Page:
From the sweet aroma of fresh-baked cookies making you feel warm inside to the subtle scent of flowers blooming in the spring perhaps leading to joyful feelings, your sense of smell has a strong bearing on your emotions.
That’s because “there is a partial overlap between the areas in our brains which deal with olfactory perception and those which process emotions,” Marilena Aiello, a cognitive neuroscience researcher at the International School for Advanced Studies in Italy and co-author of a new study from Italy looking at one of the links between scent and emotion, said in a statement.
But what happens to your sense of smell if you have trouble with emotions? [10 Things You Didn’t Know About the Brain]
In the study, Aiello and her colleagues looked at how certain scents affected people who have a psychological condition known as alexithymia, which means that they have difficultly expressing their emotions. (In Greek, alexithymia means “no words for feelings,” according to the study.) It’s estimated that 1 in 10 people have the condition.
People with alexithymia have difficulty processing and relating to different emotions, such as joy, anger or disgust. Given the well-established link between smell and emotions, the researchers wanted to see whether alexithymia affected how people responded to different scents.
To do so, the researchers divided a group of 62 individuals into three groups according to the severity of alexithymia (high, medium and low). The participants were presented with smells — ranging from unpleasant odors to neutral scents to clean air — and asked to identify them. In addition, the researchers also evaluated the participants’ threshold for detecting the different scents.
Next, the participants were asked to rate three different odor “categories”: unpleasant, neutral and clean air, which represented the absence of odor. The participants rated the intensity, pleasantness and familiarity of each of the three odors. During this test, the researchers measured the participants’ heart rate and skin conductance response, which is intended to gauge a person’s level of arousal or excitement. This was to measure the participants’ physical reactions to the scents, the researchers said in the statement.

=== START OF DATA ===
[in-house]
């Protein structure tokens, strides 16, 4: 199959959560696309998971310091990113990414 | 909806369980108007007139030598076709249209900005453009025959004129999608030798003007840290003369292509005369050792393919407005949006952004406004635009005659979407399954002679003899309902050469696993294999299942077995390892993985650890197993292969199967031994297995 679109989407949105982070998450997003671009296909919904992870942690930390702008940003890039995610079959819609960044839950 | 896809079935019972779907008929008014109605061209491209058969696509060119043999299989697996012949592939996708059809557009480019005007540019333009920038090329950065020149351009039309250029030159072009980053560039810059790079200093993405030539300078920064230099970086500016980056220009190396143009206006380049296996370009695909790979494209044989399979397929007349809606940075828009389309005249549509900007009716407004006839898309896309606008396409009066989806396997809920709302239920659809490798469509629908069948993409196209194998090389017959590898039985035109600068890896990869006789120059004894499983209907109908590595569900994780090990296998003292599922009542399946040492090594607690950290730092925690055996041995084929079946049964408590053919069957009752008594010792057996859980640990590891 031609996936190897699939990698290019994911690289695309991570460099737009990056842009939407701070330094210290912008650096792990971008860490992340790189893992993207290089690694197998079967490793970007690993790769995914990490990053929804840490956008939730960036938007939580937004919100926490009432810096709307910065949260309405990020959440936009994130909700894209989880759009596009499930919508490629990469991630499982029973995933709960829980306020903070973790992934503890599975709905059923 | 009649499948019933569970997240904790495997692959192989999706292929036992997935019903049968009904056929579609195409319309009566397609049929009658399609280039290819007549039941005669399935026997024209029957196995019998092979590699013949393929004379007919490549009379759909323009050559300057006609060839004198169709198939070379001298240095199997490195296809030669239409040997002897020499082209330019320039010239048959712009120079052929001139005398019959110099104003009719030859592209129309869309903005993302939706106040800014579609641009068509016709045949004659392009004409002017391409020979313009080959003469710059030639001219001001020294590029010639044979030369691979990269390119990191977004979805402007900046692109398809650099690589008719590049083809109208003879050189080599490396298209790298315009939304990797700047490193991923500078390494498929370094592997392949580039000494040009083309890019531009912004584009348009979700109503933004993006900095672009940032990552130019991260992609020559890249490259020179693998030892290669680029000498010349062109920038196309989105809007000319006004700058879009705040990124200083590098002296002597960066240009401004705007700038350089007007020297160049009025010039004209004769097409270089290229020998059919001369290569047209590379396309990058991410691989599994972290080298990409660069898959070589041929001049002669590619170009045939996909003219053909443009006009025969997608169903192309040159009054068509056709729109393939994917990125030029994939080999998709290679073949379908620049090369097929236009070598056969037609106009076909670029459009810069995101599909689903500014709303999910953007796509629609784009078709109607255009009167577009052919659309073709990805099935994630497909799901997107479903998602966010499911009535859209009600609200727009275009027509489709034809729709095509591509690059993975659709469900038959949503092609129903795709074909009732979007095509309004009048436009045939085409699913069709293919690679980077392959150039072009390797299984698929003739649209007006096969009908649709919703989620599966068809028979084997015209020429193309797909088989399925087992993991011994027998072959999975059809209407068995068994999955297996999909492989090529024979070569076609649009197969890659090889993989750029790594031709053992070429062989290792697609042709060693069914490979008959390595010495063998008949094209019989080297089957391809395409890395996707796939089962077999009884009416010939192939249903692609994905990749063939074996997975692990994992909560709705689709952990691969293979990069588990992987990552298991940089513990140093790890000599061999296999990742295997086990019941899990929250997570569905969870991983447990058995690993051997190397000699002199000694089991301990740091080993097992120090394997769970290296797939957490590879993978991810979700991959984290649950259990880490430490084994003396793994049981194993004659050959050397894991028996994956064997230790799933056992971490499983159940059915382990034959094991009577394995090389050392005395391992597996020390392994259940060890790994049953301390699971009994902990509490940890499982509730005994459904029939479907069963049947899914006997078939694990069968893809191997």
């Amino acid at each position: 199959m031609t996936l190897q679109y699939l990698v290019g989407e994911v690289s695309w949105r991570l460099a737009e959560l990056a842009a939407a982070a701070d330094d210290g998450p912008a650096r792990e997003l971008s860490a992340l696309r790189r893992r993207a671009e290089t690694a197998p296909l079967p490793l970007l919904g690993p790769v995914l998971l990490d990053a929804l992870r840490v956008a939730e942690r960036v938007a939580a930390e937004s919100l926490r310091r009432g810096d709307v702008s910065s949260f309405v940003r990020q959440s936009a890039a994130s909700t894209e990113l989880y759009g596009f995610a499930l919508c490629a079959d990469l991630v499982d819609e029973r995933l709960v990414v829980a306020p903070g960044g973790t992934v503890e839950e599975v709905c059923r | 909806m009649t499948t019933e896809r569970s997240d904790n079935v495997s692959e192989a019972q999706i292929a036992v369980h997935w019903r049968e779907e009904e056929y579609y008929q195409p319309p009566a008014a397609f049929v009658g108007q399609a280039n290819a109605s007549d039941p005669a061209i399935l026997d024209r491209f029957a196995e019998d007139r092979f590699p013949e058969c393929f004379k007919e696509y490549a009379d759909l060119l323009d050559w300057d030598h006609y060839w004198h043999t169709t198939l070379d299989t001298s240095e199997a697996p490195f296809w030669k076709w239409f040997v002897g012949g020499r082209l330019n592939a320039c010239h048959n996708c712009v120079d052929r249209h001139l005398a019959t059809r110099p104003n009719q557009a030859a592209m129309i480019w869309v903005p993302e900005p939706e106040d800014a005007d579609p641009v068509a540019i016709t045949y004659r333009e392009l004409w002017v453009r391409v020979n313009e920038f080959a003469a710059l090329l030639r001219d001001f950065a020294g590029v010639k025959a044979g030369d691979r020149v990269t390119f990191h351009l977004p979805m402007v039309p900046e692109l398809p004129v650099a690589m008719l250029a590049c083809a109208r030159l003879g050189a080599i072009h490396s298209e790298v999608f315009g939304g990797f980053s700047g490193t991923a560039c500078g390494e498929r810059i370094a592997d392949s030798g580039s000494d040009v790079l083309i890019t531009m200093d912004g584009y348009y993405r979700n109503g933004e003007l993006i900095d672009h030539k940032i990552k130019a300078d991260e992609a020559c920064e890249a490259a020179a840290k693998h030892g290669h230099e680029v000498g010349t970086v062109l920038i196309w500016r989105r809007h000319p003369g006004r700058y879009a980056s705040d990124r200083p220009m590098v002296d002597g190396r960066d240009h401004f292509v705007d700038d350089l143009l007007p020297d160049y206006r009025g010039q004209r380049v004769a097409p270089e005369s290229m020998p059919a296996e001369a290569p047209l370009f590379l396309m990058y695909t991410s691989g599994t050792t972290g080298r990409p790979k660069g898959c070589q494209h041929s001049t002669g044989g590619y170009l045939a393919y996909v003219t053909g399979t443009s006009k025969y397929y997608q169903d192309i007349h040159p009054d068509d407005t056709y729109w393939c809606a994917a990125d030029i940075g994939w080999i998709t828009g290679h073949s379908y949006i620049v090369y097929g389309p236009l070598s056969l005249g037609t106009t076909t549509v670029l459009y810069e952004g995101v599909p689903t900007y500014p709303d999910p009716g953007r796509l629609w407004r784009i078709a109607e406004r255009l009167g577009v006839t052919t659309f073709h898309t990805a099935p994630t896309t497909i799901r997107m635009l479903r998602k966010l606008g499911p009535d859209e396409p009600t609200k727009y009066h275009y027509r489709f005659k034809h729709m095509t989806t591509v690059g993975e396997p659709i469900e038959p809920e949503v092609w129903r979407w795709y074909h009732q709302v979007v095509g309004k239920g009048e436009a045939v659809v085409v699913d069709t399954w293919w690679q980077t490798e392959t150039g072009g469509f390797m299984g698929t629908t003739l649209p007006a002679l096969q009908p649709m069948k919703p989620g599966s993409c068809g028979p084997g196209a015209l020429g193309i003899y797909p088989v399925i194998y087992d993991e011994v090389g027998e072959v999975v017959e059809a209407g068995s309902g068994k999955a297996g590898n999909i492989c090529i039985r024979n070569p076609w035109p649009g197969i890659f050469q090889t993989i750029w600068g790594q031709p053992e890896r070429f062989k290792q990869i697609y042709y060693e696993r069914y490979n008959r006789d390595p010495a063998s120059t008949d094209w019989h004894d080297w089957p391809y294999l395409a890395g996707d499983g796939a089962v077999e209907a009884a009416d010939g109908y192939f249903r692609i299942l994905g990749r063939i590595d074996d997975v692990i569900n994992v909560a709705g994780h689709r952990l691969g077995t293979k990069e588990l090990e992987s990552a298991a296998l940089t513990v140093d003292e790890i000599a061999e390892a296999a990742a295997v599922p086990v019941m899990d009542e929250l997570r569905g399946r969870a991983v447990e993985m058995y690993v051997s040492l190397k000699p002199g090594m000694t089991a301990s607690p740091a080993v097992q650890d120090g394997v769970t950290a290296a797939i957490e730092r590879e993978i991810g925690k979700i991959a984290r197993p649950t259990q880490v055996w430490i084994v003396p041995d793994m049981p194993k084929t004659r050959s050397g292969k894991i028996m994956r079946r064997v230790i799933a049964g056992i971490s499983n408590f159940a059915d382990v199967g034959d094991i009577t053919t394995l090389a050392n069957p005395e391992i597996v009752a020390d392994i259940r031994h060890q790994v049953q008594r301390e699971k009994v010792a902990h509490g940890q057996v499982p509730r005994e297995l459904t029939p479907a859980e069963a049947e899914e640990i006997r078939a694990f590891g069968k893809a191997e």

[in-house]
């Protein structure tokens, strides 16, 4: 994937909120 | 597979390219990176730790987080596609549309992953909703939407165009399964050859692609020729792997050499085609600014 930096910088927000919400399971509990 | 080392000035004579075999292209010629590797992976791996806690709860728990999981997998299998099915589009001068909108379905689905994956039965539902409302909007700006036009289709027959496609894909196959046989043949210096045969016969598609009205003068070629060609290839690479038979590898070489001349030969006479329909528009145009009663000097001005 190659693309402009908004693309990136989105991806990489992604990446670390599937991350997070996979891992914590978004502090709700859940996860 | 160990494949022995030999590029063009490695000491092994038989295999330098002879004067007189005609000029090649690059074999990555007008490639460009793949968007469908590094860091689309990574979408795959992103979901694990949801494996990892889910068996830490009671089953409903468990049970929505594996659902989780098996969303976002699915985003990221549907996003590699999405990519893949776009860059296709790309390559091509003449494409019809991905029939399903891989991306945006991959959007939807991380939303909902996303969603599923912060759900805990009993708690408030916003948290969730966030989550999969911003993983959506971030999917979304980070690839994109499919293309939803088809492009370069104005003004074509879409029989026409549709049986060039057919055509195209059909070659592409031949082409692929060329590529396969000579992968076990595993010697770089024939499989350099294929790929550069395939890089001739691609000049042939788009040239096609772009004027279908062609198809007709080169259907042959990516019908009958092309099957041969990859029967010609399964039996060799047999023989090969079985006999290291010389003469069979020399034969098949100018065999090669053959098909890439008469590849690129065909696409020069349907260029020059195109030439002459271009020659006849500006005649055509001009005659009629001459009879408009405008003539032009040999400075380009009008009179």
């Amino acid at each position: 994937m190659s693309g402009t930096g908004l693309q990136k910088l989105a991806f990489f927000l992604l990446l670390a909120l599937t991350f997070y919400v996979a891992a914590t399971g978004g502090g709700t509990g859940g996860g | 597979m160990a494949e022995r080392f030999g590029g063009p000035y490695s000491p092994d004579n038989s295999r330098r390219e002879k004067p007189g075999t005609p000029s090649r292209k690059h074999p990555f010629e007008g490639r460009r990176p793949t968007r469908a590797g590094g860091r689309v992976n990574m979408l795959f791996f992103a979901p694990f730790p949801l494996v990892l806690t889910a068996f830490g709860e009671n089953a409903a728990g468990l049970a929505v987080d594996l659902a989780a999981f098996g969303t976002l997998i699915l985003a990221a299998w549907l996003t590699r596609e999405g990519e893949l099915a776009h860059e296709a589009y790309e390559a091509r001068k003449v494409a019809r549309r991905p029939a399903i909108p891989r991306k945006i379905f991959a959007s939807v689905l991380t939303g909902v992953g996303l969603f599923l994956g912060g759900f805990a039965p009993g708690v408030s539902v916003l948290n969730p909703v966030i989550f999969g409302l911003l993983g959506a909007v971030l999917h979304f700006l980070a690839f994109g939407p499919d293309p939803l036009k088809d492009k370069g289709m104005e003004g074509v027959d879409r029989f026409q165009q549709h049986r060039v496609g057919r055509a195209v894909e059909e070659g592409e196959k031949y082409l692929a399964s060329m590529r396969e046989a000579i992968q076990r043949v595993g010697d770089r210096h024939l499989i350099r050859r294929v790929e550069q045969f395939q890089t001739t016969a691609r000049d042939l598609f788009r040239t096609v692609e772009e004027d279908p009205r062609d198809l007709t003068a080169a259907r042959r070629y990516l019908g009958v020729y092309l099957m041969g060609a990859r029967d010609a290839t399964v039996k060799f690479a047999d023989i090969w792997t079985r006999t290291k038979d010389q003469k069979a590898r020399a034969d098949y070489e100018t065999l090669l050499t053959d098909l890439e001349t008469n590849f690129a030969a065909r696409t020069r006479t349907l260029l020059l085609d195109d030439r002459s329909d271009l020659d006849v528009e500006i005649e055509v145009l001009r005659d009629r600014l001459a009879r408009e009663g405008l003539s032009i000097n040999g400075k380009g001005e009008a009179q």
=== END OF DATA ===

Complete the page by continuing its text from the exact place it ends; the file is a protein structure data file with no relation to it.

The people in the study also completed questionnaires that assessed their awareness of odors in their environment and ability to imaginedifferent smells, according to the study.
The researchers found that individuals with medium-to-high levels of alexithymia showed a greater physiological response to the odors— their heart rates sped up and skin conductance increased — compared with individuals with low levels of alexithymia.
This finding goes against what previous studies have shown: Individuals with alexithymia often show little or no physiological response when provoked.
“The results obtained show that one of the characteristics of alexithymia is the altered physiological response to olfactory stimuli,” the researchers said in the statement. “Contrary to what one might expect, this study shows how the physiological reactions of alexithymic individuals to emotions induced by smells are not less but rather more intense.”
The finding”is a counterintuitive yet particularly significant scientific observation,” the researchers said. “It is as if these subjects find themselves in a situation of perpetual, extreme activation in relation to their emotions, which appears to make them insensitive to changes in them.”
Furthermore, the results of the study also revealed that participants with”cognitive alexithymia,” which compromises the ability to identify, express and distinguish emotions, reacted differently to odors compared to thosewith “affective alexithymia,” which hinders a person’s sensations, imagination and creativity.
“We conclude that alexithymia is characterized by altered physiological reactions to olfactory stimuli; moreover, we stress the importance of evaluating the different alexithymia components since they affect emotional stimuli processing in different ways,” the researchers said in the study,